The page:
Most of the players here at Grand Prix Madrid showed up with established archetypes, but the Dutch duo of Daan Pruijt and Jan van der Vegt registered a more innovative deck. Yesterday, they went a combined 16-2, with only one bye between the two of them.
Jan van der Vegt (left) and Daan Pruijt (right)
Jan van der Vegt is perhaps best known for streaming Magic Online on a daily basis, but nowadays he is studying again and working on machine learning. Due to that change in focus, his streams are more sporadic and shorter, but despite his reduced preparation time, he told me that he was having a great time as always at the Grand Prix.
Daan Pruijt has a Top 8 from Grand Prix Strasbourg 2014 to his name and is the most frequently hosted co-host of Jan's stream. They had been good friends after they both competed at Pro Tour Honolulu 2012. When it came to building their deck for Grand Prix Madrid, Daan was the driving force. According to Jan, "Daan did 70% of the work, and I did 30%."
Elsewhere on the coverage page, we labeled the deck as "Black-Green Zombies" for clarity, but they had a more creative name in mind. At first, they were thinking about "Snakes on a Plane" because Noose Constrictor is a snake, but Smuggler's Copter is not exactly a plane, so that's why they settled on "Snakes on a Copter".
Their nearly mono-black deck is reminiscent of the black-red Zombies deck that you may have seen before. Instead of Lightning Axe as the key discard outlet, their list has Noose Constrictor. In the removal slot, they have Grasp of Darkness instead of Fiery Temper. And in the final slots, there are Tireless Tracker and Catacomb Sifter instead of Cathartic Reunion. (There's a mix between the green creatures because Catacomb Sifter is better against aggro decks while Tireless Tracker is better against slower decks.)
Despite these differences, their deck shares the same graveyard-oriented synergies as the black-red Zombies deck: The plan is to pitch Prized Amalgam to one of the many discard outlets—in fact, the deck has no way to generate blue mana other than Aether Hub—and to subsequently return Scrapheap Scrounger or Haunted Dead from the graveyard, which yields a free Prized Amalgam in the process.
"Prized Amalgam is the best card in the deck," van der Vegt claimed. "At least it's the most broken card; the best draws have two Amalgams," Pruijt added.
But in terms of power, Noose Constrictor isn't far behind.
Why black-green over red-black?
"The advantage of the green version is that Noose Constrictor allows you to do all kinds of stuff that red-black is not as good at," Pruijt explained. "You can easily pitch all of your Prized Amalgams and Scrapheap Scroungers, whereas red-black has trouble discarding a large volume of cards. With Noose Constrictor, you can easily discard 4 cards on turn 3, deal 6 damage to your opponent, and add 9 power to your board from your graveyard."
"Noose Constrictor is also a very good blocker against decks like White-Blue Flash and Mardu Vehicles," Pruijt continued. "And we get an extra nut-draw with turn-two Noose Constrictor and turn-three Voldaren Pariah. The mana base is still a bit of a challenge because you want to play Noose Constrictor consistently on turn two, but you want as few Forests as possible because of Voldaren Pariah. We now play 2 Forests."
"A final advantage of the green version is that it contains more creatures, which means that we can return Scrapheap Scrounger more frequently."
How was the deck conceived?
"It's a bit of an amalgam of all kinds of different ideas," Pruijt told me. "But I was inspired by watching Neal Oliver play a deck with Noose Constrictor and Ghirapur Orrery on ChannelFireball. It looked horrendous, but Noose Constrictor did impress me, and I did like Ghirapur Orrery as a sideboard card against Black-Green Delirium. They are holding cards all the time, while my deck is very good at playing out all of my cards. More generally, Black-Green Delirium has trouble with non-creature non-planeswalker permanents that cannot be hit by Natural State and that continually generate value, so this seemed like a promising direction."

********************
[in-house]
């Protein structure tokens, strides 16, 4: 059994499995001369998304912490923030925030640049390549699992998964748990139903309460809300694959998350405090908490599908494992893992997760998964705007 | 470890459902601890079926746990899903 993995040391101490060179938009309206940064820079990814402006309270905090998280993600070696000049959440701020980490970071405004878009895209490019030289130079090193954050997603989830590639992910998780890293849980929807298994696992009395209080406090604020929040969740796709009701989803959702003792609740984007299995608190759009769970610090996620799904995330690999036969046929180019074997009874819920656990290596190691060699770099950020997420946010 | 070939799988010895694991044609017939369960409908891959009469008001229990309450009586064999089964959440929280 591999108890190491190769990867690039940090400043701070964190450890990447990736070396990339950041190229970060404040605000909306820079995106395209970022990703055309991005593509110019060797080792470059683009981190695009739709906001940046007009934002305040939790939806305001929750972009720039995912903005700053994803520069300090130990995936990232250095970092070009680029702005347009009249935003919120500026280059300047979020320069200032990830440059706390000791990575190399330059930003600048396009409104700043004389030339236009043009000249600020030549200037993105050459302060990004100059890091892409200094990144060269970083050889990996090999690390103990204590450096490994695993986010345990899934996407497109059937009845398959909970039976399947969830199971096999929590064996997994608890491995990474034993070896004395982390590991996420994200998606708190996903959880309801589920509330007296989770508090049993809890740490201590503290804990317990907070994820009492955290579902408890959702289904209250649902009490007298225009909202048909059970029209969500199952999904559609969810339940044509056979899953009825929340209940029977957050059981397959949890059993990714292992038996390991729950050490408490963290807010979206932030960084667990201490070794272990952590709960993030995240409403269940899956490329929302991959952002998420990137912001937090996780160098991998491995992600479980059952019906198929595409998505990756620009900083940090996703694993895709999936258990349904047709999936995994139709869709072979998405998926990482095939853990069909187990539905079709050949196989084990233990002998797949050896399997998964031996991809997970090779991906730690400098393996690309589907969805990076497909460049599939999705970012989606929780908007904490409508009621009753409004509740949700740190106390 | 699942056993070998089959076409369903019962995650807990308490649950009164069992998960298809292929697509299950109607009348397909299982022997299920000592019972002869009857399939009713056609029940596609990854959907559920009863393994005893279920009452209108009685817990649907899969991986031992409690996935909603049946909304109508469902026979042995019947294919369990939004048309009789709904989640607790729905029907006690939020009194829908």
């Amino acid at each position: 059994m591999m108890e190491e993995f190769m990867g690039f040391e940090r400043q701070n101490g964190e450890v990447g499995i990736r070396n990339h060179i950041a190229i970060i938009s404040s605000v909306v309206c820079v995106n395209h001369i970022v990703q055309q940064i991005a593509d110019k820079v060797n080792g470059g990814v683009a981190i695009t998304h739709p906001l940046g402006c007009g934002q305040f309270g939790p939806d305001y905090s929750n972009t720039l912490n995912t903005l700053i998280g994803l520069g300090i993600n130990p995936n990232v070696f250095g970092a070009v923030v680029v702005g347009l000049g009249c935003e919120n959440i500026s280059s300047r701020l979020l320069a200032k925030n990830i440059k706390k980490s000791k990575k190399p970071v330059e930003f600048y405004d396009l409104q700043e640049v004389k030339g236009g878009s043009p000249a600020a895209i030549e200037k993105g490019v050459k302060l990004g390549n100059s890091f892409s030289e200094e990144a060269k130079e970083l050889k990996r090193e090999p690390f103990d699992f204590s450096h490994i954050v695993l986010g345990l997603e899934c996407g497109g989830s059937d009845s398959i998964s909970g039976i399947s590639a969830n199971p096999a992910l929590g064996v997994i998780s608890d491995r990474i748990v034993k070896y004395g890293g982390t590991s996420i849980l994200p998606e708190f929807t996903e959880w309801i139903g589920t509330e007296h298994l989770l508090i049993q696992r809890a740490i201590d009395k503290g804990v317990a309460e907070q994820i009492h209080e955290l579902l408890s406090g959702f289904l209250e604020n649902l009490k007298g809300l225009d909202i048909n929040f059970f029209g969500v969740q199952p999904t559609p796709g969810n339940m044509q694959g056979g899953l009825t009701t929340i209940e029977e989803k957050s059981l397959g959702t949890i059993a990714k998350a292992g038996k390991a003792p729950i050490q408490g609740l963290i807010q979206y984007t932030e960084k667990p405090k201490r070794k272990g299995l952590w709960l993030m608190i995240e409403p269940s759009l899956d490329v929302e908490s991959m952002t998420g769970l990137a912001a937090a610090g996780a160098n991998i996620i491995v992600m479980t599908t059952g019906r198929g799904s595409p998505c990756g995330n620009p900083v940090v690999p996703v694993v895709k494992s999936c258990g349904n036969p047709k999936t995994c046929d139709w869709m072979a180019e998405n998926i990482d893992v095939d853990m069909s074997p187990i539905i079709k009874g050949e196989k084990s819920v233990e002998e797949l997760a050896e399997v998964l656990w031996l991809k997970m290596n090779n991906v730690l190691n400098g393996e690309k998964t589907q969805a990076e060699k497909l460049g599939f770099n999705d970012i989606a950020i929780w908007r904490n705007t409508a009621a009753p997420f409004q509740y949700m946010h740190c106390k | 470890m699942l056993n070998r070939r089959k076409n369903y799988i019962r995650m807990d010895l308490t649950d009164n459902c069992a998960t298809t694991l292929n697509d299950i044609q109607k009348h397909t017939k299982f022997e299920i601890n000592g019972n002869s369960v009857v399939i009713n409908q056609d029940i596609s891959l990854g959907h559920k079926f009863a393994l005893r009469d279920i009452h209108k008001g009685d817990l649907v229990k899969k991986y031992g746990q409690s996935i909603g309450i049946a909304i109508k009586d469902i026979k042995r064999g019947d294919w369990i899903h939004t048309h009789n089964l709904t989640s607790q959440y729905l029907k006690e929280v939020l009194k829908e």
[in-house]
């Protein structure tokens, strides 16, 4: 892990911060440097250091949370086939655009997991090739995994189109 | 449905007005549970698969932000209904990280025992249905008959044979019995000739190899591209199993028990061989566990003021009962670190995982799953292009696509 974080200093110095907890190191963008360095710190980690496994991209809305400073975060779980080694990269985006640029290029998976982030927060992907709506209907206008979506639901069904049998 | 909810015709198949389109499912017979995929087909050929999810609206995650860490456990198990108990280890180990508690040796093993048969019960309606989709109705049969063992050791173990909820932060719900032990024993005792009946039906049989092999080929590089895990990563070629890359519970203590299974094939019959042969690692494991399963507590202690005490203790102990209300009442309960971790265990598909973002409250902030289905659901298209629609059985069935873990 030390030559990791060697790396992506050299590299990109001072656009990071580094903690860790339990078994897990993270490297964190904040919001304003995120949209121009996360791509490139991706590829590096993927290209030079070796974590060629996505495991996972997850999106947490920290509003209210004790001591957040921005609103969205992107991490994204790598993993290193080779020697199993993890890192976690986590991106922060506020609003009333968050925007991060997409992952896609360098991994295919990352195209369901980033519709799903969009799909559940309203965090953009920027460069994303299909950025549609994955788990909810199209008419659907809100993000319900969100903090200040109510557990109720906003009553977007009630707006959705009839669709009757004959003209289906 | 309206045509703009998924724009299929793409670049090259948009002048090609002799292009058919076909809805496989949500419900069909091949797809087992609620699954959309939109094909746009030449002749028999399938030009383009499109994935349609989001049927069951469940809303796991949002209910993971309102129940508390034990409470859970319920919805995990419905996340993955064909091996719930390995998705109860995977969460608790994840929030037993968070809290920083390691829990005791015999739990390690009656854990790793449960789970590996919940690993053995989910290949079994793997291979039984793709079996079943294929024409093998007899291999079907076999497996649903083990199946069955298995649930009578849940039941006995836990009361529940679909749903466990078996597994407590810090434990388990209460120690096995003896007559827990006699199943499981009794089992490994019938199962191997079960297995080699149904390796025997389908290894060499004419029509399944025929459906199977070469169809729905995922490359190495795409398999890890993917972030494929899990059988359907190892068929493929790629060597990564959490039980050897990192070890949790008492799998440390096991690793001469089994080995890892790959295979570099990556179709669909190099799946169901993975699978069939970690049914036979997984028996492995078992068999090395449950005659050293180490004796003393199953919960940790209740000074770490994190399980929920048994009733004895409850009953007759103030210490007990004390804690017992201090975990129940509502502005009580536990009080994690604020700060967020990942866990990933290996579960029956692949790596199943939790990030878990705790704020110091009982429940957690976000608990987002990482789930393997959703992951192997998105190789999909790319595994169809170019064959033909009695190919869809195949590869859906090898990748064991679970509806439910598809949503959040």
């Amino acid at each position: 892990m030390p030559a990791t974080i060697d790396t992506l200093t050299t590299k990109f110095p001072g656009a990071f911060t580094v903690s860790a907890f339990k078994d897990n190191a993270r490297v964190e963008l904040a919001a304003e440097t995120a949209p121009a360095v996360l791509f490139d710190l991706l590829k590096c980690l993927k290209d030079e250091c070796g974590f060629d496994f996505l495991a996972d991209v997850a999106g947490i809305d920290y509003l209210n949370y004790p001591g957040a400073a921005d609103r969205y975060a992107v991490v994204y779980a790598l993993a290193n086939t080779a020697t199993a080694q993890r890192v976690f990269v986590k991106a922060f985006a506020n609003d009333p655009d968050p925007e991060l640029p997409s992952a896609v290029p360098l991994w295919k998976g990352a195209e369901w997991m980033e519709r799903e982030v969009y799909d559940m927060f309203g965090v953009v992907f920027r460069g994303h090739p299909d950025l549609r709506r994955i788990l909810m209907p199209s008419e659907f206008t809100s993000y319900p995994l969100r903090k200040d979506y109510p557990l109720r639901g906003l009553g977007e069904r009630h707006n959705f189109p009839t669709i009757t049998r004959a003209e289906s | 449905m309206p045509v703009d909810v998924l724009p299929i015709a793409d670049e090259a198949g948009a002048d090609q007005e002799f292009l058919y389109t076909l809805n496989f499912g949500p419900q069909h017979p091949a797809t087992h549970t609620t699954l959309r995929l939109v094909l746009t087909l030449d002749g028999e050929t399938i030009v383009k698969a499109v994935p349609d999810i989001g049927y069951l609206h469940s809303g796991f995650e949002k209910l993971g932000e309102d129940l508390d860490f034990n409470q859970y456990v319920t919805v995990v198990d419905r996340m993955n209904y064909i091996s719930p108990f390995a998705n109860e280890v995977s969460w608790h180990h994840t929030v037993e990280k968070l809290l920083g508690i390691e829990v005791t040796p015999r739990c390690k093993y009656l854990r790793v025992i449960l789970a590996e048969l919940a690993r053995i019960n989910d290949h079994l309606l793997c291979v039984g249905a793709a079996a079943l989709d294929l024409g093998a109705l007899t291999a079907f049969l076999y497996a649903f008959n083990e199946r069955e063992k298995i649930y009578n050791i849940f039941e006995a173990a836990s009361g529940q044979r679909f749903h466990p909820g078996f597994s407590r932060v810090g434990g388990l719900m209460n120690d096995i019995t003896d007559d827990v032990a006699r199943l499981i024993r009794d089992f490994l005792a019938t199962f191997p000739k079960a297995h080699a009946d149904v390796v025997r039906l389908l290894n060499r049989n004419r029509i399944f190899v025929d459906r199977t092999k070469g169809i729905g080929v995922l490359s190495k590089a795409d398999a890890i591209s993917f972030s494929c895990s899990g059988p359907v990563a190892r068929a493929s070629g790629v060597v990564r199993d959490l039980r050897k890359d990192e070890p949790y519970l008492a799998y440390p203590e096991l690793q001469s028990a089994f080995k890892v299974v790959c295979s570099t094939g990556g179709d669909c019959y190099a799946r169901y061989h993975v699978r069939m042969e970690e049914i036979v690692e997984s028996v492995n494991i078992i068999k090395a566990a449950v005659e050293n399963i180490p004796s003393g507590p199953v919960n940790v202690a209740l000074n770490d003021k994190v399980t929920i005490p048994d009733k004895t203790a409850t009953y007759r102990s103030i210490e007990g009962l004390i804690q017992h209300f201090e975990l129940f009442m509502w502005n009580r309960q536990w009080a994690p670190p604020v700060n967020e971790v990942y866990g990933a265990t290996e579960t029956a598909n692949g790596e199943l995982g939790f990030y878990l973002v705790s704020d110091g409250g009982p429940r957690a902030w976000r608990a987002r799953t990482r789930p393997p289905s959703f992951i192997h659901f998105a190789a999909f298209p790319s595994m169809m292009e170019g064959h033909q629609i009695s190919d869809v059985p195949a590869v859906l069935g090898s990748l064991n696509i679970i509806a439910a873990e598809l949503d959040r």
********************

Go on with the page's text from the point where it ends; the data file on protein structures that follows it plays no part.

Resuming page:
"Ghirapur Orrery is great!" van der Vegt chimed in. "I've drawn four cards per turn on five consecutive turns against Black-Green Delirium. That was quite nice."
But to continue Pruijt's story on the deck's evolution, "I had some free time on an afternoon so I changed around some cards, went 5-0 in two consecutive leagues, and figured that I might be on to something. I kept winning, kept refining the deck with the help of Jan, and we eventually ended up with this finished product. On your own you can get a long way, but having Jan a sounding board helped a lot to turn this into a competitive deck."
Haunted Dead allows for some wacky plays
"Sometimes, when you're on the draw, you should discard a Haunted Dead to hand size on turn 1," van der Vegt mentioned. "If you have two Prized Amalgams in hand, then you can end up with 9 power in play on turn 3."
"You can also activate the same Haunted Dead twice, discarding two times two cards," van der Vegt continued. "But that doesn't happen all that often."
The deck supposedly matches up well against the field
"Black-Green Delirium is slightly unfavorable in Game 1, but we are favored in Game 2," Pruijt claimed.
Not every matchup is favorable, though. "Fast Mardu Vehicle decks can be tough," Pruijt said. "And our matchup against Aetherworks Marvel isn't fantastic, but we do have Lost Legacy in the sideboard to exile Emrakul, the Promised End."
But given that they would be happy to get paired against Black-Green Delirium and Blue-White Flash, the most popular decks in the field, their deck may have the right tools to compete in the current Standard metagame.
If you've been looking for a fun, powerful, and serpentine deck to play at a Standard Showdown event, then give this deck a spin!